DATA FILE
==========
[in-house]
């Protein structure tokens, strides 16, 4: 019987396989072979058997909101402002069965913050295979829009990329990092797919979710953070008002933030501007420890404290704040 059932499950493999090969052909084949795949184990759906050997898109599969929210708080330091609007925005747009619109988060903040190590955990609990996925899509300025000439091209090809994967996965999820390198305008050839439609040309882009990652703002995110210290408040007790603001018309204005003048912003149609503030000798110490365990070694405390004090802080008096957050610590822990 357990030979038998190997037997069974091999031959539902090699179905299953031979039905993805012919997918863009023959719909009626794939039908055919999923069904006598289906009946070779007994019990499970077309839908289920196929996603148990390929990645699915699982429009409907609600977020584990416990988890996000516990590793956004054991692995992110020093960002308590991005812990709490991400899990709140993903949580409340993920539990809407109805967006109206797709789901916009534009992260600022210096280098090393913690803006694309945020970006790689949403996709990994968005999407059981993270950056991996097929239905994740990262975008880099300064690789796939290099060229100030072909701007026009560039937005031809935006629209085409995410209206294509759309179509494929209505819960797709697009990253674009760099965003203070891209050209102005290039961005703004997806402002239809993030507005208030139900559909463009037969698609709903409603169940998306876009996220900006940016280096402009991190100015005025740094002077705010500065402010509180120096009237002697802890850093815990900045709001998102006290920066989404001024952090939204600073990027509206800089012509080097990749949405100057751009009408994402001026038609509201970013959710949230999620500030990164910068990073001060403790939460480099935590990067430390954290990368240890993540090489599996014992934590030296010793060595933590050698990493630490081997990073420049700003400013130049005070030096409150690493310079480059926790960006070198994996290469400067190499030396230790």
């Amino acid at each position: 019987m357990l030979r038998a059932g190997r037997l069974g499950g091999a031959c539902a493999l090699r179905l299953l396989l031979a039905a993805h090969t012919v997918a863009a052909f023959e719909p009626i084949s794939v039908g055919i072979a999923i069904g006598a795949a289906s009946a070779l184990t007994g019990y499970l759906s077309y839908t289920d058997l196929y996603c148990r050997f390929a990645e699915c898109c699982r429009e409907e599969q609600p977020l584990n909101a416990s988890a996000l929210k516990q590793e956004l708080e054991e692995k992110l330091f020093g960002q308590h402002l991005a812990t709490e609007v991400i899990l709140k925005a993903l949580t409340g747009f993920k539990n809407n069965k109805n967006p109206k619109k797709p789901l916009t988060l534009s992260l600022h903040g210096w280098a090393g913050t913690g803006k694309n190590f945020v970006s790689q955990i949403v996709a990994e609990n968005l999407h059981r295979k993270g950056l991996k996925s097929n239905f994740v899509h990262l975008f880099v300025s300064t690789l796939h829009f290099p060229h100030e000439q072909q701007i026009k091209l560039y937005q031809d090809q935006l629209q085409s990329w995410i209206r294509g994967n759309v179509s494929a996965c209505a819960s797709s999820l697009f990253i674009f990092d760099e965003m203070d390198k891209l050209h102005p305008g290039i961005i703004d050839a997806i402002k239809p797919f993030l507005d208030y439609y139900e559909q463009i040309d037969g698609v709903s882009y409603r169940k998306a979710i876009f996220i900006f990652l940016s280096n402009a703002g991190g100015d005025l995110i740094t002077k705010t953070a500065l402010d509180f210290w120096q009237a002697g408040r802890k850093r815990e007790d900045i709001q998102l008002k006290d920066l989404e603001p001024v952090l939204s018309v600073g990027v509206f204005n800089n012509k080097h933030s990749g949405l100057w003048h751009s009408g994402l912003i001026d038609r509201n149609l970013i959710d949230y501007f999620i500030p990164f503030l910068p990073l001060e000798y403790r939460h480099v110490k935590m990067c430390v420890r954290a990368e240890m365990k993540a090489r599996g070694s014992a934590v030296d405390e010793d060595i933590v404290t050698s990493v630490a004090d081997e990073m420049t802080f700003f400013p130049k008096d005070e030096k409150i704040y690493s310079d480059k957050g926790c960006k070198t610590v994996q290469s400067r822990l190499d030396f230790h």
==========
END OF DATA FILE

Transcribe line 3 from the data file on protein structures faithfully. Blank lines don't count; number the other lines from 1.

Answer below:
């Amino acid at each position: 019987m357990l030979r038998a059932g190997r037997l069974g499950g091999a031959c539902a493999l090699r179905l299953l396989l031979a039905a993805h090969t012919v997918a863009a052909f023959e719909p009626i084949s794939v039908g055919i072979a999923i069904g006598a795949a289906s009946a070779l184990t007994g019990y499970l759906s077309y839908t289920d058997l196929y996603c148990r050997f390929a990645e699915c898109c699982r429009e409907e599969q609600p977020l584990n909101a416990s988890a996000l929210k516990q590793e956004l708080e054991e692995k992110l330091f020093g960002q308590h402002l991005a812990t709490e609007v991400i899990l709140k925005a993903l949580t409340g747009f993920k539990n809407n069965k109805n967006p109206k619109k797709p789901l916009t988060l534009s992260l600022h903040g210096w280098a090393g913050t913690g803006k694309n190590f945020v970006s790689q955990i949403v996709a990994e609990n968005l999407h059981r295979k993270g950056l991996k996925s097929n239905f994740v899509h990262l975008f880099v300025s300064t690789l796939h829009f290099p060229h100030e000439q072909q701007i026009k091209l560039y937005q031809d090809q935006l629209q085409s990329w995410i209206r294509g994967n759309v179509s494929a996965c209505a819960s797709s999820l697009f990253i674009f990092d760099e965003m203070d390198k891209l050209h102005p305008g290039i961005i703004d050839a997806i402002k239809p797919f993030l507005d208030y439609y139900e559909q463009i040309d037969g698609v709903s882009y409603r169940k998306a979710i876009f996220i900006f990652l940016s280096n402009a703002g991190g100015d005025l995110i740094t002077k705010t953070a500065l402010d509180f210290w120096q009237a002697g408040r802890k850093r815990e007790d900045i709001q998102l008002k006290d920066l989404e603001p001024v952090l939204s018309v600073g990027v509206f204005n800089n012509k080097h933030s990749g949405l100057w003048h751009s009408g994402l912003i001026d038609r509201n149609l970013i959710d949230y501007f999620i500030p990164f503030l910068p990073l001060e000798y403790r939460h480099v110490k935590m990067c430390v420890r954290a990368e240890m365990k993540a090489r599996g070694s014992a934590v030296d405390e010793d060595i933590v404290t050698s990493v630490a004090d081997e990073m420049t802080f700003f400013p130049k008096d005070e030096k409150i704040y690493s310079d480059k957050g926790c960006k070198t610590v994996q290469s400067r822990l190499d030396f230790h």